The poster seemed familiar, and the trailer suggested something along the lines of Guy Ritchie's Sherlock Holmes, only for Victorian London to be replaced by a city in China, with a production design that rung that equally familiar bell. But thanks to a solid storyline of a whodunnit. The Bullet Vanishes blasted expectations out of the water, and I was surprised by how entertaining, and an engaging affair this turned out to be, with truly first class performance by the ever reliable Lau Ching Wan, and Nicholas Tse who seemed to grow in strength with each role he takes on.
Co-written and directed by Law Chi Leung, whom some of us may know from his debut directorial feature Double Tap, The Bullet Vanishes may probably be his most polished and accomplished film to date, with remarkable production values blending beautiful sets and costumes, with CG to recreate the Old Tiancheng, which is terrorized by what could be the double whammy of corruption in high office, and a phantom linked with the city's superstition, with inexplicable messages inked in blood popping up, and mysterious deaths occurring to workers in a sweatshop operation of a ammunitions factory. This calls for not one but two detective sleuths to step in, and plough through threats, coercion and obstruction to justice as they engage in rudimentary science and crime scene investigation to get to the truth.
Both Law and co-writer Yeung Sin Ling managed to craft a top notch detective whodunnit that's heightened with mystery, chock full of supporting characters, and blended with set action pieces that made The Bullet Vanishes possess a little something for everyone. The title, which may sound chunky in both English and Mandarin, explains the bulk of the mystery, because bodies are turning up, but each without the remnants of a round that should usually be found within the victims, or in the surroundings where they turn up. A little bit of CSI through autopsies, hypotheses that requiring tests, and an all round good use of science, will make you work as hard as the detectives in trying to stay a step ahead of them.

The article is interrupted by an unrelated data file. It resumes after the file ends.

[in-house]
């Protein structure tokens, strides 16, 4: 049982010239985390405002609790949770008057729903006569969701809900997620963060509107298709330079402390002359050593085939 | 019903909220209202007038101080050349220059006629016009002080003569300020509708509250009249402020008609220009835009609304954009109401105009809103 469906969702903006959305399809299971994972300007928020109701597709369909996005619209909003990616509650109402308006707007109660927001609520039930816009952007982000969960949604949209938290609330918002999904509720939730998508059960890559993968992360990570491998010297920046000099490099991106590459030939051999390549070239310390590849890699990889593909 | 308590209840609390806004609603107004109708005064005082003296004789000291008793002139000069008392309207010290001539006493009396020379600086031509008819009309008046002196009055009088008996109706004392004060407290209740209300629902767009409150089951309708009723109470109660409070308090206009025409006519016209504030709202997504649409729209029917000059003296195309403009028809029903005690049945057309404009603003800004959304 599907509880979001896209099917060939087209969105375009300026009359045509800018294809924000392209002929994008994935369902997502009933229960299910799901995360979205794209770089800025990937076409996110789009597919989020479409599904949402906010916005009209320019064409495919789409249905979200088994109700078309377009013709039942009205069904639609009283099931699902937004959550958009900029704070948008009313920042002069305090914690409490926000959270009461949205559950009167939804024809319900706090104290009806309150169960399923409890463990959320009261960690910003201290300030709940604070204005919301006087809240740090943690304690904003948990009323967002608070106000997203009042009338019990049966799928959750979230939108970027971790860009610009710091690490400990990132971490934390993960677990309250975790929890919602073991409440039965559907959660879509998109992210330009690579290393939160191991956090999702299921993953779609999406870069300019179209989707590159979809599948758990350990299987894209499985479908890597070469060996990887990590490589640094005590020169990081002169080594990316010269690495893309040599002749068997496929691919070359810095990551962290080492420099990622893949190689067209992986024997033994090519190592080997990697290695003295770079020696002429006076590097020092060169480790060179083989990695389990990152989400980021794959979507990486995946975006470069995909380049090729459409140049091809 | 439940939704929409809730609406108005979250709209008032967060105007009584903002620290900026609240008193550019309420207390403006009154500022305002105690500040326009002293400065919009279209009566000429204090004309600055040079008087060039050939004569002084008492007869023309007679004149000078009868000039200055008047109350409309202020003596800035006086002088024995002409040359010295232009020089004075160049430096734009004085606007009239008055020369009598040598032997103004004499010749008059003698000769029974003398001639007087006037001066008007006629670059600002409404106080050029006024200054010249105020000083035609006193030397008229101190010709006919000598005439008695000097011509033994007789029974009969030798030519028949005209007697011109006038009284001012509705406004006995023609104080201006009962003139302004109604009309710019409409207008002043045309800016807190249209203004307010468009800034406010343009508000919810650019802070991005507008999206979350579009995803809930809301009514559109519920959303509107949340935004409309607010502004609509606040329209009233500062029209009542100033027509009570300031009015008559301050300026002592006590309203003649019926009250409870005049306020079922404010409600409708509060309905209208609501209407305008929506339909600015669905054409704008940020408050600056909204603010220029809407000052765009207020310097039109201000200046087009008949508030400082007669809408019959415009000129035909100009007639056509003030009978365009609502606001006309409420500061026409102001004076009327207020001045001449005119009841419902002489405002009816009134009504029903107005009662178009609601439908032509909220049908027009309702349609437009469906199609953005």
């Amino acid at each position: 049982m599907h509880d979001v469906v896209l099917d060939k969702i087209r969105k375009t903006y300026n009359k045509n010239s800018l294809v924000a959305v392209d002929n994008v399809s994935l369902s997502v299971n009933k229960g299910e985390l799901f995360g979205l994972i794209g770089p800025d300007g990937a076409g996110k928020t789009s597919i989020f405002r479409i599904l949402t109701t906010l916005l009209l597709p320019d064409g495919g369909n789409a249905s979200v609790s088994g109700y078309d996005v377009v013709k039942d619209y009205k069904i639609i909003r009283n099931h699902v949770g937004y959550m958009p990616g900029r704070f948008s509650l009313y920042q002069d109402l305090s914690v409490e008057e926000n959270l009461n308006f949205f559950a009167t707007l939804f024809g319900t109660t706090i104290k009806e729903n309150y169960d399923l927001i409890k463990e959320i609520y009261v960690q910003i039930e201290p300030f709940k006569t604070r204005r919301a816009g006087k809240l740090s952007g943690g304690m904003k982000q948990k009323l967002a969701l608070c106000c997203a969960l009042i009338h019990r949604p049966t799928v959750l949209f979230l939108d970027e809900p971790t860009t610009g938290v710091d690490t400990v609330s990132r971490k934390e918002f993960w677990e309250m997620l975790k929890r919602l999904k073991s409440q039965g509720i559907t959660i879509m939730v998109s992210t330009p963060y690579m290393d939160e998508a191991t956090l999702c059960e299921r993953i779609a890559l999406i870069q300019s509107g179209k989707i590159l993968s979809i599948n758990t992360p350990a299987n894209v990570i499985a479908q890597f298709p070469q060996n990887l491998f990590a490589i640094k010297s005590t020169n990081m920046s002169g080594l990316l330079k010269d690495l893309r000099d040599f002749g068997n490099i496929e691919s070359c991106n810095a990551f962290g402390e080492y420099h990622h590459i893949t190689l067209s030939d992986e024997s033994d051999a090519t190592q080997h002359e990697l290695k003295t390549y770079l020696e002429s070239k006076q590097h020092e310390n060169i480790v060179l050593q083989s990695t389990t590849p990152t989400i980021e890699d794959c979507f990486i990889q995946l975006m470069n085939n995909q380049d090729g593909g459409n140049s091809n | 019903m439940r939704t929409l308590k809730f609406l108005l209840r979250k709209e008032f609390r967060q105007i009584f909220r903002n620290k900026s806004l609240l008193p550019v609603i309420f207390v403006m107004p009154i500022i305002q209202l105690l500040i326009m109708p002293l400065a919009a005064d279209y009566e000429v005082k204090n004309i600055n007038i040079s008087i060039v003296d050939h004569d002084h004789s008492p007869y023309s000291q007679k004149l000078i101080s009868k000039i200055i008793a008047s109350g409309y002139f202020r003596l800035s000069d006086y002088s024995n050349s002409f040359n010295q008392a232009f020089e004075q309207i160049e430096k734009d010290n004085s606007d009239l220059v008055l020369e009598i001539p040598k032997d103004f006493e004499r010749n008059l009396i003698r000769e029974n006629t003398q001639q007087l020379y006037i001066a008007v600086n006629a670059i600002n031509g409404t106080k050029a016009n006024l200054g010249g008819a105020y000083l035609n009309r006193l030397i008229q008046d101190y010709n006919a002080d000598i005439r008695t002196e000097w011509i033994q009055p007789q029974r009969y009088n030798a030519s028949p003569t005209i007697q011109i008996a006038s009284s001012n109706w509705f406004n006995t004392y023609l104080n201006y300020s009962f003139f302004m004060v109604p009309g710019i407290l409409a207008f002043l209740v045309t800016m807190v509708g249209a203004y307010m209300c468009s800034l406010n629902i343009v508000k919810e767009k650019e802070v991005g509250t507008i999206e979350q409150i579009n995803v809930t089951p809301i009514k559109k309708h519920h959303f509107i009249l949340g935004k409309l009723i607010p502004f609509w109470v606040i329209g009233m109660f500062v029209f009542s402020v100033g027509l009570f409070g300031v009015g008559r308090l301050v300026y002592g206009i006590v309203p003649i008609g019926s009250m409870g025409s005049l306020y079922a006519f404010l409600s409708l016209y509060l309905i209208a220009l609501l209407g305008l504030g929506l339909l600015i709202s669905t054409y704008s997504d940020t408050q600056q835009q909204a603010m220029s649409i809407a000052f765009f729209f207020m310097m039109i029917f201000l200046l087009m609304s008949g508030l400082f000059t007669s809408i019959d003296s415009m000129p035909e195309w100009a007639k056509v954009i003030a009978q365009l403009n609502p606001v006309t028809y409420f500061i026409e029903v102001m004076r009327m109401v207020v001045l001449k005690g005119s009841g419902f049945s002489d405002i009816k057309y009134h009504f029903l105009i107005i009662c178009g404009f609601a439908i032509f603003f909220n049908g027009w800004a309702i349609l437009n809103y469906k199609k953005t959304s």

Lau's Song Donglu is yet another cop character that the veteran actor has tackled in his career, and is as unorthodox as can be, preferring to be his own little guinea pig to run experiments on, in order to study forensics, and his methods also involve getting into the criminal psyche, engaging with inmates, and through conversation, learn techniques, and is able to appeal for those innocent to be let off the hook. To varying levels of success of course, but these efforts don't go unnoticed, and he gets sent to Tiancheng to deploy his skills. Song's introduction with detective Guo Zhui (Tse) didn't turn up all too chummy at first, but both men quickly share a common ground in investigations, with Guo having a keen eye and observation skills, which serve him well since he's arguably one of the fastest marksmen in town. Just in case you'd think one of them takes on the Sherlock mold, and the other as Watson, well, think again, as there's no clear cut division between the two in such fashion, with both main leads being quite apt for the job, except for Song's preference to not be packing a pistol.